Why should a person understand the "language" of dogs? And how to learn to understand it?
Ekaterina Kastritskaya, psychologist, specialist in animal therapy, consultant on animal behavior and well-being
If a person wants to establish constructive communication with a dog and effectively train it, he needs to learn to understand the "language" of dogs. How to become a real "dog translator"?
How to learn to understand the "language" of dogs?
To understand what the dog wants to tell us, you need to pay attention to three things:
- What does the dog do? (Barks, jumps around, looks around, etc.)
- What signals does the body language of the dog give? (The tail is tightened, the ears are tightened, the paw is raised, etc.)
- What is happening in the world at this time? What is the context for a dog’s behavior? (For example, a pet saw a relative or guests came to you, etc.)
Do you know the answer to all three questions? So you are able to understand what your dog is “talking about”!
Always ask yourself these three questions to understand the behavior of a four-legged friend.
How can a person use the “language” of dogs in practice?
Knowing the features of the “language” of dogs, a person can use them to build contact with the dog and achieve better understanding with it. For example, you can:
- to approach the dog in an arc, not directly - so you will make it clear that you have peaceful intentions
- avoid staring straight into the eyes of an unfamiliar dog, instead turning his head to the side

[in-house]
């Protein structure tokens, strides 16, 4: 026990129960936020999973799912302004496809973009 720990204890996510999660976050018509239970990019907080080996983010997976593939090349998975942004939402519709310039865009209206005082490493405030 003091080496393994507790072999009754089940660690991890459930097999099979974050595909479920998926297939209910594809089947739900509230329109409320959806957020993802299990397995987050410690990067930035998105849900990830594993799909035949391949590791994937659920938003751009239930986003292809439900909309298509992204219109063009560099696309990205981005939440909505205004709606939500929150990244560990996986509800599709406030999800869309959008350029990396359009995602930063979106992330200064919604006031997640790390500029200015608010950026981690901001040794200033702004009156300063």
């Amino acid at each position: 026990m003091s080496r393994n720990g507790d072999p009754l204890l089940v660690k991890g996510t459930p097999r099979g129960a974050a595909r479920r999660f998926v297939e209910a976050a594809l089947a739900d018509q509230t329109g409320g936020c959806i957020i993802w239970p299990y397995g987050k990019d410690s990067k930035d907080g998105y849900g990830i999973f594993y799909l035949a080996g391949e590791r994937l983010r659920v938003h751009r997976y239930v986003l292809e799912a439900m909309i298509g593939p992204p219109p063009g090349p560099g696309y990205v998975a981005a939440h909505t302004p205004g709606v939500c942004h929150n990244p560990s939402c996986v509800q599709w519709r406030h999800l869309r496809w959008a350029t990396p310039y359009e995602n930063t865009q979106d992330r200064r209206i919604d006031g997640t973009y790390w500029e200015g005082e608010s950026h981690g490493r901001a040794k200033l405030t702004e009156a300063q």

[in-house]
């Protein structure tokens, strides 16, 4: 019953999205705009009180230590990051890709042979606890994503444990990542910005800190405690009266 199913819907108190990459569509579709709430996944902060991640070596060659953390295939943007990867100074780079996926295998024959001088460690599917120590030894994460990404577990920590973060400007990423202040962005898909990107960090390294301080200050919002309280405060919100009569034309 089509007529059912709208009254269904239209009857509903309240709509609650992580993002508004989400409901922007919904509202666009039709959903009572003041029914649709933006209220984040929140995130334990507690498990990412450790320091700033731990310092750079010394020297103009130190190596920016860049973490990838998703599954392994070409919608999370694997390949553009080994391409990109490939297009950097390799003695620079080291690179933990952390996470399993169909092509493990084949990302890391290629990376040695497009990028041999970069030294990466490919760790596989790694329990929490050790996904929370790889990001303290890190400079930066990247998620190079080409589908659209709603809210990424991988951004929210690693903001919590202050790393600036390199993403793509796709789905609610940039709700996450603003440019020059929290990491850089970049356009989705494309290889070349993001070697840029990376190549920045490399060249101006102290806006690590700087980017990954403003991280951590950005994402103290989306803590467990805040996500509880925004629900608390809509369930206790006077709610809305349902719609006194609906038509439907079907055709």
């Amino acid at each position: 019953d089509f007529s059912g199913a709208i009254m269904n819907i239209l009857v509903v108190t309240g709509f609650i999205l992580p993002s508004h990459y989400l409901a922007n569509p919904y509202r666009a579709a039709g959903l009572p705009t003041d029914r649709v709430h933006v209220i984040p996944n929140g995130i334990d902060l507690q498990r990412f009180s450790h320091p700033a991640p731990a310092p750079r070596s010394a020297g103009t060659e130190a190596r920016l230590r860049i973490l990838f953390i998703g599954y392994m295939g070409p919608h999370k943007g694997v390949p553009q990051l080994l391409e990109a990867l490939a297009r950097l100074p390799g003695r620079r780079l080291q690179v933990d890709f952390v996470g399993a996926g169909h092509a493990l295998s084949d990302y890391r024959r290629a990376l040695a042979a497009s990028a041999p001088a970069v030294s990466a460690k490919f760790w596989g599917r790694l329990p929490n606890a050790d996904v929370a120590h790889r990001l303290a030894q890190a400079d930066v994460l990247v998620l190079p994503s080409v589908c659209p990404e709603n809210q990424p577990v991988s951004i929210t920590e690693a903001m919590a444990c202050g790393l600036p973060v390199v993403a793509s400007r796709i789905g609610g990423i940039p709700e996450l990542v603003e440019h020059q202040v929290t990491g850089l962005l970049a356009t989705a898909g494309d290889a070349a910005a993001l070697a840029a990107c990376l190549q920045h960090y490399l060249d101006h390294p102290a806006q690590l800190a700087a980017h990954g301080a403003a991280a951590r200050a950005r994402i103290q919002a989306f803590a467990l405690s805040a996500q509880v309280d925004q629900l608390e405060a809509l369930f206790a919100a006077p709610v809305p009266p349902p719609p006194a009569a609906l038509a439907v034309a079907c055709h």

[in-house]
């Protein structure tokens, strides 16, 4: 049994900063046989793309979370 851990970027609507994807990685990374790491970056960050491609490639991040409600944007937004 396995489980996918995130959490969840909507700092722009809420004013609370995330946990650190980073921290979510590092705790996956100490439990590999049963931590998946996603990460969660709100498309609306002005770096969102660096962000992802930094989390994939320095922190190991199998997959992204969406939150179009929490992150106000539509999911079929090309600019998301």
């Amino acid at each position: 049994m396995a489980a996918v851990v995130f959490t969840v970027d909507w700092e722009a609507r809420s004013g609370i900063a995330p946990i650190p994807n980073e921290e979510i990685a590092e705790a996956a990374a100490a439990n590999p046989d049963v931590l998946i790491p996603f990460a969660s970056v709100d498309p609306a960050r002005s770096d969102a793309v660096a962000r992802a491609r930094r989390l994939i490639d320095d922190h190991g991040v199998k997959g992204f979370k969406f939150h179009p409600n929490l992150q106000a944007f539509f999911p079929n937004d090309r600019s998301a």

- teach your puppy not to bite your hands if you scream when you bite
- turn your back to calm a shy dog (but in no case do this if the dog is about to attack!)
- greet the dog, turning to her side to calm her
- yawn and soften your eyes to inform the dog of peaceful intentions and calm her
How does understanding the “tongue” of dogs help cope with the aggression of fear?
The best thing you can do with aggression of fear in a dog is:
- give her a way out
- stop doing what scares her
- learn to decipher warning signals
- Work on the dog’s trust in the owner.
But sometimes dogs that have had the sad experience of not understanding and ignoring a person’s warning signals stop showing them. What to do in this case?
- Find out the cause of aggressive behavior.
- To organize a time of “truce” and during this period to avoid conflicts whenever possible.
- Use a muzzle if it is necessary to carry out manipulations during which the dog may show aggression.
- Work on building trust and improving contact.
- Create understandable rules and rituals for the dog, that is, increase predictability.
- Encourage the slightest attempt to show warning signals and move backward. Show the dog that you understand it and are ready to respond to its “messages”, so biting is not necessary.